[ 3.217428] hid-generic 0003:1A2C:0021.0002: input,hidraw1: USB HID v1.10 Keyboard [USB USB Keykoard] on usb-bcm2708_usb-1.5/input0
[ 13.237702] hid-generic 0003:1A2C:0021.0003: usb_submit_urb(ctrl) failed: -1
[ 13.247748] input: USB USB Keykoard as /devices/platform/bcm2708_usb/usb1/1-1/1-1.5/1-1.5:1.1/0003:1A2C:0021.0003/input/input3
[ 13.257327] hid-generic 0003:1A2C:0021.0003: input,hidraw2: USB HID v1.10 Device [USB USB Keykoard] on usb-bcm2708_usb-1.5/input1

As you can see the touchscreen is detected an recognized as an “eGalax Inc.” touchscreen and is assigned some input events and devices. Let’s see where those input devices are linked to:

ls -al /dev/input/by-id

and voilà, linked to event1 is the touch-event of the screen:

drwxr-xr-x 2 root root 120 Jan 1 1970 .
drwxr-xr-x 4 root root 240 Jan 1 1970 ..
lrwxrwxrwx 1 root root 9 Jan 1 1970 usb-eGalax_Inc._Touch-event-mouse -> ../event1
lrwxrwxrwx 1 root root 6 Jan 1 1970 usb-eGalax_Inc._Touch-mouse -> ../js0
lrwxrwxrwx 1 root root 9 Jan 1 1970 usb-USB_USB_Keykoard-event-if01 -> ../event3
lrwxrwxrwx 1 root root 9 Jan 1 1970 usb-USB_USB_Keykoard-event-kbd -> ../event2

Short Remark:
For reasons I have not yet figured out, if at any time the touch-event-mouse gets assigned ../event0 (that is event zero) the touch events are no longer recognized in framebuffer/console mode. Funnily enough, und XWindows everything still works.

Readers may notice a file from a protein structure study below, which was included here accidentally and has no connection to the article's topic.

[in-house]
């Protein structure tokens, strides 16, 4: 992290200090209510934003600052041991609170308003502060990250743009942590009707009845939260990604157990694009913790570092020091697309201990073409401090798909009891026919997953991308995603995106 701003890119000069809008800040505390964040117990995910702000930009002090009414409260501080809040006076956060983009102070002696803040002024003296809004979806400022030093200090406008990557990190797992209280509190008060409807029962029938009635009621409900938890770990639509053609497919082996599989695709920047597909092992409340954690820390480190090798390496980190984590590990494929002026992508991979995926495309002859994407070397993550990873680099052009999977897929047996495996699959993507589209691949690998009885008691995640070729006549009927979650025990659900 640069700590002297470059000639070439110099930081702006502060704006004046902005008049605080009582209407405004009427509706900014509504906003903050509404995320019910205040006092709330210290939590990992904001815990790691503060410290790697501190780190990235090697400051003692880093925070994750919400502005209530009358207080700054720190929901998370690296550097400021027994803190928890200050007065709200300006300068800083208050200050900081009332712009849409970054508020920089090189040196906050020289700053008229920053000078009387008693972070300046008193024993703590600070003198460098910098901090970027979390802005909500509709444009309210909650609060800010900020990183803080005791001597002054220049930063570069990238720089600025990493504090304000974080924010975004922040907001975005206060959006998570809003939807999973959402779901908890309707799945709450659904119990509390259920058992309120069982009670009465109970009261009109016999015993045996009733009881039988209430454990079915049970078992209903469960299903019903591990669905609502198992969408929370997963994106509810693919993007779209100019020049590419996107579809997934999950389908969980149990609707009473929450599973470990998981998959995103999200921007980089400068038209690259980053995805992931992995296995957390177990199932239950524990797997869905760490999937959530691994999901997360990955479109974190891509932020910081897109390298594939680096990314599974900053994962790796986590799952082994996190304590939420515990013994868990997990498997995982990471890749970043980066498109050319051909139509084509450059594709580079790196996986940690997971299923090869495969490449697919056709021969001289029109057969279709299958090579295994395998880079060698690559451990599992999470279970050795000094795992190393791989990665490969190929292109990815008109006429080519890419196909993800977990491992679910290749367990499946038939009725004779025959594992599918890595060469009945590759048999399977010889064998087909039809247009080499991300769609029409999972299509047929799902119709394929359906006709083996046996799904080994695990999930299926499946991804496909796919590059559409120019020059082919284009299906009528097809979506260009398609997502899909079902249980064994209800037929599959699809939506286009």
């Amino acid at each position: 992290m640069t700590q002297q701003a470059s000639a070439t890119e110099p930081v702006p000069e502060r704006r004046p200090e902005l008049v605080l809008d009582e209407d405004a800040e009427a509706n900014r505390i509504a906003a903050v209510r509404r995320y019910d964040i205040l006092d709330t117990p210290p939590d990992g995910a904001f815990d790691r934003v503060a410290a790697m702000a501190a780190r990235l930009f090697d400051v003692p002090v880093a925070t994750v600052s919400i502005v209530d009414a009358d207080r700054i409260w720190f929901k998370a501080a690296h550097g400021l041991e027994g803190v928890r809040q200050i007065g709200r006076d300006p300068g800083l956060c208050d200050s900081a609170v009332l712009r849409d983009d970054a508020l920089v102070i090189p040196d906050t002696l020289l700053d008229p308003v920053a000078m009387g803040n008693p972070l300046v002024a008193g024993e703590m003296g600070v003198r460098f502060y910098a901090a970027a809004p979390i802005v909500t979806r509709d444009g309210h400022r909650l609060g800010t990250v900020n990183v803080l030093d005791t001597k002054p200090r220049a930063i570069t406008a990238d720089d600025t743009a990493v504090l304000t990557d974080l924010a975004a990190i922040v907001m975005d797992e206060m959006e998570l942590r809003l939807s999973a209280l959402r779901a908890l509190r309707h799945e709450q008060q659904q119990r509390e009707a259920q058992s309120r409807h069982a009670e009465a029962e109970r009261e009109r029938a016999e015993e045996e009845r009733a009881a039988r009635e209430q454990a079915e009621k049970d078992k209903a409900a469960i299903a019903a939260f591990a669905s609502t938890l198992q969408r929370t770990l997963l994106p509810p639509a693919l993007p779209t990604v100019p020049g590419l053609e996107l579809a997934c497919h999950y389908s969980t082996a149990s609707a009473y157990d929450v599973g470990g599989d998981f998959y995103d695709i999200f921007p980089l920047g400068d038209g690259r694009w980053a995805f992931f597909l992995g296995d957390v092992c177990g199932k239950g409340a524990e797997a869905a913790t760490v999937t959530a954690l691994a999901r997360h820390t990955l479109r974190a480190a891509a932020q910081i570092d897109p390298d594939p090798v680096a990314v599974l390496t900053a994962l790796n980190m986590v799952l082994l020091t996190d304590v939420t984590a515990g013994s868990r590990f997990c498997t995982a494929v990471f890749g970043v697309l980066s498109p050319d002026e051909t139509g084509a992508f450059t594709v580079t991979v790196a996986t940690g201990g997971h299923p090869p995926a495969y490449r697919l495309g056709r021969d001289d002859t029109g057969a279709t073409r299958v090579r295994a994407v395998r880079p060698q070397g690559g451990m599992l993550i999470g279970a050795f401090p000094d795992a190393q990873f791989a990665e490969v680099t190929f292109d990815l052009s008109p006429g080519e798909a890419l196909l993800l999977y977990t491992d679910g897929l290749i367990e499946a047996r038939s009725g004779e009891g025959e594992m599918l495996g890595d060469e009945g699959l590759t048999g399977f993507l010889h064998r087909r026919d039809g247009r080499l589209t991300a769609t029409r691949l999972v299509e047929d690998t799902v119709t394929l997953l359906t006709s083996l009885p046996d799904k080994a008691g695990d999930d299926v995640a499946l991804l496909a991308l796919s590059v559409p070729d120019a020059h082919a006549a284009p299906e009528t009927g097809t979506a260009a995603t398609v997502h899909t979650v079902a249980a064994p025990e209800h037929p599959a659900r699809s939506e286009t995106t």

Install tools and packages needed

To make the eGalax touchdevice work with Raspbian we need to compile, make and install an updated version of tslib. Prior to doing this, there are some packages needed. Make sure you did an sudo apt-get update and sudo apt-get upgrade first. Then type:

sudo apt-get install git automake libtool

Now it is best to change to the home directory and create a directory where the things we download next will be saved to. I called mine “Downloads”. Change into that directory and with

git clone git://
cd tslib

we get the sources for an updated version of tslib that includes support for the eGalax touchscreen. In numerous blogs you may read something about pulling a patch from git:// but that is no longer necessary. This patch has long been included in the sources we cloned from git://

With the next couple of instructions we are going to configure, make and install our own version of tslib. The compiled libraries automatically go to /usr/local/lib and the binaries to /usr/local/bin. It would be possible to define other paths (check the man pages of the configure tool). I am later going to copy (yes, copy) the files manually into the “correct” directories. This was the only way I was able to make the self-compiled libts work, no idea why…
It would be best to issue the following commands one after the other and checking the output for errors. Be patient, the process of configuring and building will take a while.

sudo make install

Congratulations! There should now be some new library files in /usr/local/lib. Do a quick

ls -al /usr/local/lib/libts*

to check. And while you’re at it, check for the binaries, too:

ls -al /usr/local/bin/ts*

You should see some files listed after executing each command. Now make sure there is no other libts installed in the system (there should be none, but it is better to check this beforehand). The commands

cd /usr/lib/arm-linux-gnueabihf/
ls -al libts*
ls -al ts*